Trinis in the Carolinas brace for Hurricane Florence

Media playback is unsupported on your device                  Media caption Why do people ignore hurricane warnings

Media playback is unsupported on your device Media caption Why do people ignore hurricane warnings

The outer bands of Hurricane Florence made landfall on the coast of North Carolina on Thursday, bringing with it warnings of "catastrophic" floods and renewed scrutiny of legislation that actually bars state agencies from crafting policies based on climate science models that warn of devastating sea-level rise due to human-caused global warming.

Rain and have wind started in the town of Morehead City, North Carolina, ahead of Hurricane Florence on September 13.

North Carolina Governor Roy Cooper sent a stark warning to residents and said: "North Carolina, my message is clear: Disaster is at the doorstep, and it's coming in". But no one is certain if Florence will be a hurricane or tropical storm at that point, he said.

Florence is a Category 2 storm in the Atlantic Ocean with maximum sustained winds of 105 miles per hour (169 kph).

Gradually, Friday through the weekend (local time), the massive storm - containing a zone of tropical-storm-force winds almost 643km wide - will drift inland, engulfing much of SC and southern North Carolina. It is still considered risky with potential for strong winds and hazardous flooding.

"I was feeling fine until I woke up this morning and this is a ghost town", said Kristin Beard, a 40-year-old Myrtle Beach marketer.

U.S. television networks said 7pm to 7am curfews had been put in place in several towns surrounding Myrtle Beach.

The rain turned sideways Thursday, rivers swelled and floodwaters began to fill streets, as massive Hurricane Florence trudged toward North Carolina.

Because hurricane force winds extend 130 kilometers from the center, people on land will experience sharply deteriorating conditions long before the center reaches the coast. That increases the amount of time people will be stuck under the high wind of the storm. The storm surge in some locations is going to set records.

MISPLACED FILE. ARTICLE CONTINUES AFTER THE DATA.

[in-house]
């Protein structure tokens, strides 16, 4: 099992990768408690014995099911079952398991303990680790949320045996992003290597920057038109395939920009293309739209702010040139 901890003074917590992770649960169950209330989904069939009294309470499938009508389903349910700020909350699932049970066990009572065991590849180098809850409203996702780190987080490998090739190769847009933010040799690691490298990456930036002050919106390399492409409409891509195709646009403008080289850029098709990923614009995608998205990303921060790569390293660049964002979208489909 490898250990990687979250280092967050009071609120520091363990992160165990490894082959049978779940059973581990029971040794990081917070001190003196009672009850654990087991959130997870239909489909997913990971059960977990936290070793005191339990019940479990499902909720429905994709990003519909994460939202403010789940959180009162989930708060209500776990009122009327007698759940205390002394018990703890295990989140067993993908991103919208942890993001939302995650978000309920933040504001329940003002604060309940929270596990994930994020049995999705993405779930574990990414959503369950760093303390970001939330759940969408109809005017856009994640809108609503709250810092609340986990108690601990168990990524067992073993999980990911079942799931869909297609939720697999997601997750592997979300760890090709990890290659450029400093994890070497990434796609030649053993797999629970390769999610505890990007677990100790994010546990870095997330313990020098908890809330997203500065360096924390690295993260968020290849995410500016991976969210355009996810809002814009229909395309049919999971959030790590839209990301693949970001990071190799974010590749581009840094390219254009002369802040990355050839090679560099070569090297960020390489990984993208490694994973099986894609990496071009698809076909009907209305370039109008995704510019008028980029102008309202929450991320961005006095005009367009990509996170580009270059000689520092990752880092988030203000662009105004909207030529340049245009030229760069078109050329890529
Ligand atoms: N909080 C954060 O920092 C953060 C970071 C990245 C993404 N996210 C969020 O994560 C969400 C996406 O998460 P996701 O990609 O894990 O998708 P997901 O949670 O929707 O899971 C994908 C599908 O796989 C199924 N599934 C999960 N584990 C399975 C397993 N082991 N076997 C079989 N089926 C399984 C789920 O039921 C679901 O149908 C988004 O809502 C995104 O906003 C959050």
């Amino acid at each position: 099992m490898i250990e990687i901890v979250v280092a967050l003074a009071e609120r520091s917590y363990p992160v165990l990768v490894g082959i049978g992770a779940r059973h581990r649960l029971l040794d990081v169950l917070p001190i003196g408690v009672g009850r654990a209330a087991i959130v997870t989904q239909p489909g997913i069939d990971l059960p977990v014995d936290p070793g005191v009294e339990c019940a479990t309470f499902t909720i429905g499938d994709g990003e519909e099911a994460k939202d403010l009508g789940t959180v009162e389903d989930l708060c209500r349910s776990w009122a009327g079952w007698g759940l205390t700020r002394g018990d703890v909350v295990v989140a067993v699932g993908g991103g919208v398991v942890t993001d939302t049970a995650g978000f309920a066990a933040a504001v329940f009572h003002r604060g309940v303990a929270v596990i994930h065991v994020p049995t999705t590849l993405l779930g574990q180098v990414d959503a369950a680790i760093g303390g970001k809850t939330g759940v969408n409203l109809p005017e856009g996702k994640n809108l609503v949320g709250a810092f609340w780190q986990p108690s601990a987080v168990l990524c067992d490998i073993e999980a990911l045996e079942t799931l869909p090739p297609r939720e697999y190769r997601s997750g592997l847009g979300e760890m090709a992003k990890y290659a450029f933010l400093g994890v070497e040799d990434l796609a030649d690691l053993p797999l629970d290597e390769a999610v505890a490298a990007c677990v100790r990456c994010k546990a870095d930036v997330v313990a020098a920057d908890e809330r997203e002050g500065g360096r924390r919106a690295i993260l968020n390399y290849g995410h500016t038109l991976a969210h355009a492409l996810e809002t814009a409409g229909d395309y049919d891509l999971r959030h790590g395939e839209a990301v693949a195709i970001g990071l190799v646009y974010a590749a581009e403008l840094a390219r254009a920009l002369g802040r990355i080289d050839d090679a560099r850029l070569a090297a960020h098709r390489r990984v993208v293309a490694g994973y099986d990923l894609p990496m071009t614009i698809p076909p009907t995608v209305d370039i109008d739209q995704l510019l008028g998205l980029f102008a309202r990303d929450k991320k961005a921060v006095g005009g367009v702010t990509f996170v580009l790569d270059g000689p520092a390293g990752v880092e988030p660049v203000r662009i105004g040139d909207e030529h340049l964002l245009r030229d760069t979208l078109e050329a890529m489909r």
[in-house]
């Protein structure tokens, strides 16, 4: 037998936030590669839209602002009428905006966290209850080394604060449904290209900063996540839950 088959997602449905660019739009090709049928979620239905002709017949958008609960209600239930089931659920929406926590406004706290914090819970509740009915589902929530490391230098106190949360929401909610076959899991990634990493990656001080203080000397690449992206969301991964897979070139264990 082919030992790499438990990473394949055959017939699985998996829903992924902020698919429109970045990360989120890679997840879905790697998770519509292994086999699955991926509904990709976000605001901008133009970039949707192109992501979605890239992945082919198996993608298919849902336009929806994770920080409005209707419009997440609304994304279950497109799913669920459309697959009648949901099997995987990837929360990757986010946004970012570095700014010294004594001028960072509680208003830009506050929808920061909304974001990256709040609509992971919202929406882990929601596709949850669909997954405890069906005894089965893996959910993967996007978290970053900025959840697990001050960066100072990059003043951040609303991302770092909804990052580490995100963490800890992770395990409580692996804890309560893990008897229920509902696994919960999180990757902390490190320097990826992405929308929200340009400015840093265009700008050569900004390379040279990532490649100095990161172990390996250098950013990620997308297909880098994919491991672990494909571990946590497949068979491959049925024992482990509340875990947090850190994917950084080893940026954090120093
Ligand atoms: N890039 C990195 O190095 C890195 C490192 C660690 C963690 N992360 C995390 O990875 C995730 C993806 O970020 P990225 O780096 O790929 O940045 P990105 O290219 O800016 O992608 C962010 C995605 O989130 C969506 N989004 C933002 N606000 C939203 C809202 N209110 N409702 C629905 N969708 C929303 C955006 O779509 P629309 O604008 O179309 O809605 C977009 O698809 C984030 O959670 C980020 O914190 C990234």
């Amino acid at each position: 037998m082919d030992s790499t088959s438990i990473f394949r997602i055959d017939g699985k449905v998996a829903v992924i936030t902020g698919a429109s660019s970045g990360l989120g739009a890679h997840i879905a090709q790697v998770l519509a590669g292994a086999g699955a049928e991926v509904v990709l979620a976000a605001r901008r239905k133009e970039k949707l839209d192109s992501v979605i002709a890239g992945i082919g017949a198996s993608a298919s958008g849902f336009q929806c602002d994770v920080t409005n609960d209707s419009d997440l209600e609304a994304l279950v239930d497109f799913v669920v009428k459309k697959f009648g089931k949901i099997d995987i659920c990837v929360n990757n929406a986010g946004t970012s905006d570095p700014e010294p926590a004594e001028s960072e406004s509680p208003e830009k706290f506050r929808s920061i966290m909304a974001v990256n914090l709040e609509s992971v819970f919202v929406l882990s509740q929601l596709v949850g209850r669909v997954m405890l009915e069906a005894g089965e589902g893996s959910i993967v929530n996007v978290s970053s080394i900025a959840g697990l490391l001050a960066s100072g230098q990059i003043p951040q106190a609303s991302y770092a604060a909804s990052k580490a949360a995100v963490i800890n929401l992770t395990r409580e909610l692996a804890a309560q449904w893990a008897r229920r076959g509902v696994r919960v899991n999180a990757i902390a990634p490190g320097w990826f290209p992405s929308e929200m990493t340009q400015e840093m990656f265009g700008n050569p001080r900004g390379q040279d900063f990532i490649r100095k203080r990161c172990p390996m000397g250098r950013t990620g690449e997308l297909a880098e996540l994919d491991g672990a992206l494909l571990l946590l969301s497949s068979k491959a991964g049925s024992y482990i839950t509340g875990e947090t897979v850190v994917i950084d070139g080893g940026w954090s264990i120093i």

Long said the danger was not only along the coast. "Once you leave, you don't know how many days it will be before you can return", she said.

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We continue to keep an eye on Hurricane Florence as the storm inches closer to the southeast coast.

He went on to explain as the storm moves inland, and the rivers begin to rise, many people inland will likely need to evacuate as well. Several residents fled the coast under both mandatory and voluntary evacuations.

The Outer Banks will see Tropical-Storm-Force winds today, with winds gradually picking up speed in coastal Virginia.

Duke Energy, the nation's No. 2 power company, said Florence could knock out electricity to three-quarters of its 4 million customers in the Carolinas, and outages could last for weeks.

"We try to facilitate. anything that makes a smooth transition from home to shelter", he said. "We were going to have Chick-fil-A delivered to the airplane after the game, but have sent instructions that those meals be distributed wherever it could do the most good".

Not everybody was heeding orders to evacuate, however.

Those officials, who are trained to work at this capacity, will be monitoring the storm and helping to answer emergency calls and coordinating response efforts before, during and after the storm, he said. "I'm not leaving him here".

"But I'm not afraid", he said.

"We'll handle it. We're ready".

"I have no generator", said Petra Langston, a nurse.

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